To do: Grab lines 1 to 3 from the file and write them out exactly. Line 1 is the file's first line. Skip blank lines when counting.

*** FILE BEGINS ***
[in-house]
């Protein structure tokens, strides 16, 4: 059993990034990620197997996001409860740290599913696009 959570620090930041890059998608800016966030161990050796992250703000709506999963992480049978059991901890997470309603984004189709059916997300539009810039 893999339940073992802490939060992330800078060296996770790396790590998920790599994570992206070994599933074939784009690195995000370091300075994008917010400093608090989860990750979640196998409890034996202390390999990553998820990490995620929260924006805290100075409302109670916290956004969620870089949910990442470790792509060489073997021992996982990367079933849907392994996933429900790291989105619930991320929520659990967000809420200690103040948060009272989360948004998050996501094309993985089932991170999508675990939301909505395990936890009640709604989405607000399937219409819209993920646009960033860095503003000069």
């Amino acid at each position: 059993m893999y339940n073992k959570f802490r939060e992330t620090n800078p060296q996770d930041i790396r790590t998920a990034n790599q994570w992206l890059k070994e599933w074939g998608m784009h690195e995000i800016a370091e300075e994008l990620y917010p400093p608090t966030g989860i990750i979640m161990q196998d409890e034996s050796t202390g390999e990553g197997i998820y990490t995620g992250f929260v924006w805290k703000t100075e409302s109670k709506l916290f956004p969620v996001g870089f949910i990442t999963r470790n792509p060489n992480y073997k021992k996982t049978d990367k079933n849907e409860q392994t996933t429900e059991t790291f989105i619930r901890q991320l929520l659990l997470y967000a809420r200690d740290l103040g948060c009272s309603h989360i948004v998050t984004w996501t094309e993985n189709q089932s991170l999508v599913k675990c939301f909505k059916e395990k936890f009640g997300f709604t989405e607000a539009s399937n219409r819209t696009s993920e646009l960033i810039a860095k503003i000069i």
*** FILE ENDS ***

[in-house]
């Protein structure tokens, strides 16, 4: 059993990034990620197997996001409860740290599913696009 959570620090930041890059998608800016966030161990050796992250703000709506999963992480049978059991901890997470309603984004189709059916997300539009810039 893999339940073992802490939060992330800078060296996770790396790590998920790599994570992206070994599933074939784009690195995000370091300075994008917010400093608090989860990750979640196998409890034996202390390999990553998820990490995620929260924006805290100075409302109670916290956004969620870089949910990442470790792509060489073997021992996982990367079933849907392994996933429900790291989105619930991320929520659990967000809420200690103040948060009272989360948004998050996501094309993985089932991170999508675990939301909505395990936890009640709604989405607000399937219409819209993920646009960033860095503003000069």
């Amino acid at each position: 059993m893999y339940n073992k959570f802490r939060e992330t620090n800078p060296q996770d930041i790396r790590t998920a990034n790599q994570w992206l890059k070994e599933w074939g998608m784009h690195e995000i800016a370091e300075e994008l990620y917010p400093p608090t966030g989860i990750i979640m161990q196998d409890e034996s050796t202390g390999e990553g197997i998820y990490t995620g992250f929260v924006w805290k703000t100075e409302s109670k709506l916290f956004p969620v996001g870089f949910i990442t999963r470790n792509p060489n992480y073997k021992k996982t049978d990367k079933n849907e409860q392994t996933t429900e059991t790291f989105i619930r901890q991320l929520l659990l997470y967000a809420r200690d740290l103040g948060c009272s309603h989360i948004v998050t984004w996501t094309e993985n189709q089932s991170l999508v599913k675990c939301f909505k059916e395990k936890f009640g997300f709604t989405e607000a539009s399937n219409r819209t696009s993920e646009l960033i810039a860095k503003i000069i």